The Versailles Settlement, at the time of its creation a vital part of the Paris Peace Conference, suffers today from a poor reputation: despite its lofty aim to settle the world’s affairs at a stroke, it is widely considered to have paved the way for a second major global conflict within a generation. Woodrow Wilson’s controversial principle of self-determination amplified political complexities in the Balkans, and the war and its settlement bear significant responsibility for boundaries and related conflicts in today’s Middle East. After almost a century, the settlement still casts a long shadow. Fully revised and updated for the centennial of the Conference, Versailles 1919 sets the ramifications of the Paris Peace treaties—for good or ill—within a long-term context. Alan Sharp mounts a powerful argument that the responsibility for Europe’s continuing interwar instability cannot be wholly attributed to the peacemakers of 1919–23. Concise and convincing, Versailles 1919 is a clear guide to the global legacy of the Versailles Settlement.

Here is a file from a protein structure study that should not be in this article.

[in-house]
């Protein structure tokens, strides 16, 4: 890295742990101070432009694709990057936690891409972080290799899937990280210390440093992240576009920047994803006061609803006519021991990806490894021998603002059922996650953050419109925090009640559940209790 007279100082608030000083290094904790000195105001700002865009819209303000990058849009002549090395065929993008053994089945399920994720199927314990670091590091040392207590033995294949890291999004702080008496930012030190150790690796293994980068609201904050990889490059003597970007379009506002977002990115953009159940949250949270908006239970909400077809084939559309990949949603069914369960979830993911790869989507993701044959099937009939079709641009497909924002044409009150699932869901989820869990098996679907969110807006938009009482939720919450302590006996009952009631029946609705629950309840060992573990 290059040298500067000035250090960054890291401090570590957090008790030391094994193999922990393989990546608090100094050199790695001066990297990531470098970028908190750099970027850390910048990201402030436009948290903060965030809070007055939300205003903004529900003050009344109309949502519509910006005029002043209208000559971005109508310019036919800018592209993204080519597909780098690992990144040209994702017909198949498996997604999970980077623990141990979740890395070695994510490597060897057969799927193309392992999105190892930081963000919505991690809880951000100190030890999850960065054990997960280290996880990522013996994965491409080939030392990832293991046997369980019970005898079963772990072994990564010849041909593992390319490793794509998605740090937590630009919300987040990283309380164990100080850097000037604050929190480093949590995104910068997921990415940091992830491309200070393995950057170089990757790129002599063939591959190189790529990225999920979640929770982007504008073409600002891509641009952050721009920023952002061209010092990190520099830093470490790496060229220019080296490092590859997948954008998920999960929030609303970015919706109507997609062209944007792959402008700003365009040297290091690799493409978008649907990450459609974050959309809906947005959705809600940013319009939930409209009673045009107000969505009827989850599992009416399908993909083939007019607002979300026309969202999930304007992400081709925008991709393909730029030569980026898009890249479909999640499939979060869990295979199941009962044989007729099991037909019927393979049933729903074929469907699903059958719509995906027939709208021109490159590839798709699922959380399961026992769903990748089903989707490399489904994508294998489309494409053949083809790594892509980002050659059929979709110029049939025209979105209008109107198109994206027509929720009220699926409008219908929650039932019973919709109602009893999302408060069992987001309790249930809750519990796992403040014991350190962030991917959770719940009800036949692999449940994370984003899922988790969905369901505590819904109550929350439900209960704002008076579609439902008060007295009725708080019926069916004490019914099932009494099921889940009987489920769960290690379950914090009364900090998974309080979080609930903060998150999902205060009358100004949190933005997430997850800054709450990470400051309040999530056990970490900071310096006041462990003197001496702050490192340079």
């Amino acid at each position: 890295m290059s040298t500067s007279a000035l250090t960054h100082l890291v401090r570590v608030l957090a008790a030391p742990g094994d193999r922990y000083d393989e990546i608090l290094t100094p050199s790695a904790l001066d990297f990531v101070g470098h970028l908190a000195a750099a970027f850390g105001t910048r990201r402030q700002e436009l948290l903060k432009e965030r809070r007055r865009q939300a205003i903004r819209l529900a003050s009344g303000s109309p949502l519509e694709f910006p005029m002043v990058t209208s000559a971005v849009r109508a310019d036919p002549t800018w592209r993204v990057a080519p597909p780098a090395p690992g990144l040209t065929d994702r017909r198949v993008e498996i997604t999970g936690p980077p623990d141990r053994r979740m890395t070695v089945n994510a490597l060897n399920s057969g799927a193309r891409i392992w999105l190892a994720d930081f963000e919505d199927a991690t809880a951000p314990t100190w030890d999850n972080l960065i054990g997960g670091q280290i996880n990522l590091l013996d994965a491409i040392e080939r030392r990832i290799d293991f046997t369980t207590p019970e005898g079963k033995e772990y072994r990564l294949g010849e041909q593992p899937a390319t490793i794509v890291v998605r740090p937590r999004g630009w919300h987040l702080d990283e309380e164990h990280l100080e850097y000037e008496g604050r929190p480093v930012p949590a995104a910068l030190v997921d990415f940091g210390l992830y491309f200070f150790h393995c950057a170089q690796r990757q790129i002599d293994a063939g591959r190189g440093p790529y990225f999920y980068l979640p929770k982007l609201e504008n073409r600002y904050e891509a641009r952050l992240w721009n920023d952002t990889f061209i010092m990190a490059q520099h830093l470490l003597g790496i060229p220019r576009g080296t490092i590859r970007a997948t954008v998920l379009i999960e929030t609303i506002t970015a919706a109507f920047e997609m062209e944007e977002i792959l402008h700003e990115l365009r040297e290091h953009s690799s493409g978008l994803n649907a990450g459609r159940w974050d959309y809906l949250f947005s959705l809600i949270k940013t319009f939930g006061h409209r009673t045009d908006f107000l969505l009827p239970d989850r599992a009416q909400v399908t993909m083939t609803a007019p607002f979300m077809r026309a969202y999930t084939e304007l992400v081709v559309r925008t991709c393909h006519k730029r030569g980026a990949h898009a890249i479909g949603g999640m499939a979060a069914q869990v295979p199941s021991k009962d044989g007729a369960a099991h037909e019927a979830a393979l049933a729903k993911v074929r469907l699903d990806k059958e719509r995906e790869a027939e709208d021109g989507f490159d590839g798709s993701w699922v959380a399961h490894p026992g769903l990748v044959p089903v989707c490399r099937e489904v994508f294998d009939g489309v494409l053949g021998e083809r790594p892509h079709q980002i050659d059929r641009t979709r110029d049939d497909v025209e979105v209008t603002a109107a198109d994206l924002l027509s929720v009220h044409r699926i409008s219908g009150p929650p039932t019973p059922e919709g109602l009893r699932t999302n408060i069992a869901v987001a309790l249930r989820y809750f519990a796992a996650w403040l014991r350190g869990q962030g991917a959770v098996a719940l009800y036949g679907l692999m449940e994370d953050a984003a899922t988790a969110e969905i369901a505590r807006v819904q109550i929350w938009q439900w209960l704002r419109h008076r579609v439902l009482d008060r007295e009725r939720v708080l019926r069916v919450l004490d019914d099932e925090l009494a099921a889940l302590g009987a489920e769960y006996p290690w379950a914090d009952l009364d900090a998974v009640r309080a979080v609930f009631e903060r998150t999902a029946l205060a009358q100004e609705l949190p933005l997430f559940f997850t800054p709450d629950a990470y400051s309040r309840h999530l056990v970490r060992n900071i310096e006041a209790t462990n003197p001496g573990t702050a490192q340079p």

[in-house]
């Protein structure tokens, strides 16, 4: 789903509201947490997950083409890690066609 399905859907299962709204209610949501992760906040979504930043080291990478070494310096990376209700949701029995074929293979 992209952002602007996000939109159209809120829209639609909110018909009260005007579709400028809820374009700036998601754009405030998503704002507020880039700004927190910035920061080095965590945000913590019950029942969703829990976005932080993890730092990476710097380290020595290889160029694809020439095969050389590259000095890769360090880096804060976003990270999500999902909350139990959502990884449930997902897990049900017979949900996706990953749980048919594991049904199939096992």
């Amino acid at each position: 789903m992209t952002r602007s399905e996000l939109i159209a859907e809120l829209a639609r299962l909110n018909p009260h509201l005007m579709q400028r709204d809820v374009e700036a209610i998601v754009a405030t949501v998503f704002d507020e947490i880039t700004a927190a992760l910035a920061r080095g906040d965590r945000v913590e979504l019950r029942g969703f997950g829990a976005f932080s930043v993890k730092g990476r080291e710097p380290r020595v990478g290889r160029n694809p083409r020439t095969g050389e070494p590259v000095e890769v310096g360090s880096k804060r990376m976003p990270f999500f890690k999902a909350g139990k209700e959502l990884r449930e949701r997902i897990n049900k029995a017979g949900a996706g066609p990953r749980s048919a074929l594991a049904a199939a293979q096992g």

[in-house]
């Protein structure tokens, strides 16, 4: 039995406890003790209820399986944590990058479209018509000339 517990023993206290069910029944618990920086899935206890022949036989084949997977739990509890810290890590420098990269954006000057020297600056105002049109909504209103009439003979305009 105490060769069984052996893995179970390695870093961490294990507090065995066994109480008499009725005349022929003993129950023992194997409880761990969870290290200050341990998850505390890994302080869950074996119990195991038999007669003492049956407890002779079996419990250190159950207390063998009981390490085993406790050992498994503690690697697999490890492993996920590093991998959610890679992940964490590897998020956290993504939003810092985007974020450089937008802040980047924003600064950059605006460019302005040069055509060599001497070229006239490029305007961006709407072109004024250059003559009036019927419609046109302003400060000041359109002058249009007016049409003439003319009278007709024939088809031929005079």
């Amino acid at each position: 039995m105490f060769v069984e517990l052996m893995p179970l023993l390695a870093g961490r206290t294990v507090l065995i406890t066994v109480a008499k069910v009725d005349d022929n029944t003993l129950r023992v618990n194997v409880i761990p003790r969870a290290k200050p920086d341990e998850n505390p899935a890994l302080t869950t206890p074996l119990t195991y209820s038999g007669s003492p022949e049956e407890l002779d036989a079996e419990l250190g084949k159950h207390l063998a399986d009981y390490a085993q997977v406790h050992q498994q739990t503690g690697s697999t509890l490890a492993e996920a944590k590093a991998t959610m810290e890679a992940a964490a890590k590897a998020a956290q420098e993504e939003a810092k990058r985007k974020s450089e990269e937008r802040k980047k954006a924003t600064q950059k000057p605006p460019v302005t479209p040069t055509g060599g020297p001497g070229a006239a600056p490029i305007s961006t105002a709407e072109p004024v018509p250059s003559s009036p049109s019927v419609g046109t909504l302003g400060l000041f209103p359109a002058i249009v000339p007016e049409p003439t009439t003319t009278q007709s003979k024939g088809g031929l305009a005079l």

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About the Author
Alan Sharp is provost of the Coleraine campus at the University of Ulster and an internationally recognized expert on the Treaty of Versailles.
Table of Contents
1 The Peace Settlements: Versailles, An Overview 9
2 The German Problem 35
3 The League of Nations and the United Nations 57
4 National Self-Determination: Wilson's Troublesome Principle 77
5 Minority Protection, Disarmament and International Law 101
6 Ideology and the American Century 129
Picture Sources 191